Yield on 10 Year Treasury Bonds Hit 3%
Last week while everyone’s attention was focused on Santa Clause it may actually be the Grinch we should have been paying attention to. As of this morning the average overnight rate of a 30 year fixed conforming mortgage sits at 4.56% up 4 basis points from where we stood a week ago. While not a huge jump it was enough to push this number higher than we have seen since june 10th of 2011.
Next week the Fed starts their announced pullback on purchases or our debt from 85 billion per month to 75 billion and it has yet to be determined what future effect this will have on rates. What is clear is the Fed, who has amassed over 3 trillion dollars of our debt through the various quantitative easing programs in place over the 5 years, has left a gap that another investor will now have fill and presumably will want a higher return.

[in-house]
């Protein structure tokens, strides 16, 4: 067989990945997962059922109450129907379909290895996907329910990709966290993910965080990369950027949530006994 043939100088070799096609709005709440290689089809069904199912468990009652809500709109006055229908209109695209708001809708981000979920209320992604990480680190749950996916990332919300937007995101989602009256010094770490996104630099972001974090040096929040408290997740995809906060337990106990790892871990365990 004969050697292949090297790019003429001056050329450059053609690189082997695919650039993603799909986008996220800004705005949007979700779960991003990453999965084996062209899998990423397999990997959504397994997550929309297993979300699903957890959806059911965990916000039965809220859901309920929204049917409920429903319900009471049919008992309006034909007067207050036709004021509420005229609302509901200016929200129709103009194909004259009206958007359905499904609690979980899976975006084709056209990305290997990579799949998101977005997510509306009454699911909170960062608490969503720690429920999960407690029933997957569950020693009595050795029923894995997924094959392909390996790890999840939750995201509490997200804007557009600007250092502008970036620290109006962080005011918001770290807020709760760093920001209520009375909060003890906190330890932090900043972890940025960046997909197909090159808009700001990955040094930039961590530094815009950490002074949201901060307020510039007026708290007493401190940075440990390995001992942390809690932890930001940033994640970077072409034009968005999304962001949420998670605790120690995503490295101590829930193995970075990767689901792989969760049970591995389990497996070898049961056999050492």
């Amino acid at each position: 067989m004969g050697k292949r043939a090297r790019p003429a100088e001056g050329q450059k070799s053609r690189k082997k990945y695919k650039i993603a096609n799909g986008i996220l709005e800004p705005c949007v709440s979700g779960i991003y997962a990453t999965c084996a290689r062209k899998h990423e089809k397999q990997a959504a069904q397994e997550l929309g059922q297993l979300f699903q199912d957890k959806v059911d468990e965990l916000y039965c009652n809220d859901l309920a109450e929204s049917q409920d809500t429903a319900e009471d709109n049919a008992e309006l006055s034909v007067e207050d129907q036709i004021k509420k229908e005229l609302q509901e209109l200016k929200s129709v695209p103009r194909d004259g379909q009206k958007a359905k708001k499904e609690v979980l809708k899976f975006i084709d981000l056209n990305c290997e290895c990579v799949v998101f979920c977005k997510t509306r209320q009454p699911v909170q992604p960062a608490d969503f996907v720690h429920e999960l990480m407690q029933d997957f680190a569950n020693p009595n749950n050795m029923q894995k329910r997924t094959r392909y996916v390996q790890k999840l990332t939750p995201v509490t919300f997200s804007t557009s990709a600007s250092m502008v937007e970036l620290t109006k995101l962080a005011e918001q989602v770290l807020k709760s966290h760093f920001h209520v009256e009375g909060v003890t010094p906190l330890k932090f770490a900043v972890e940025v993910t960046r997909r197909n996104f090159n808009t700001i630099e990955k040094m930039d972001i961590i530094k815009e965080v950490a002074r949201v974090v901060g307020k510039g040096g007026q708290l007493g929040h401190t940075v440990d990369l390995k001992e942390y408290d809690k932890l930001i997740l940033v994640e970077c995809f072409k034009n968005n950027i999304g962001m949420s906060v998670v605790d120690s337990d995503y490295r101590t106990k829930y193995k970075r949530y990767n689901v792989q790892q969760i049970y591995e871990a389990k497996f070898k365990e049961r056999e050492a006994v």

I still do not see how they can let rates move much higher as the interest on our national debt at some point becomes “unpayable”. What we do know is the yield on the 10 year treasury to which interest rates are closely tied hit 3% for the first time in over two years but did pull back on a disappointing jobs report.
Rates are still vary favorable, but how long they will stay there, that is the question.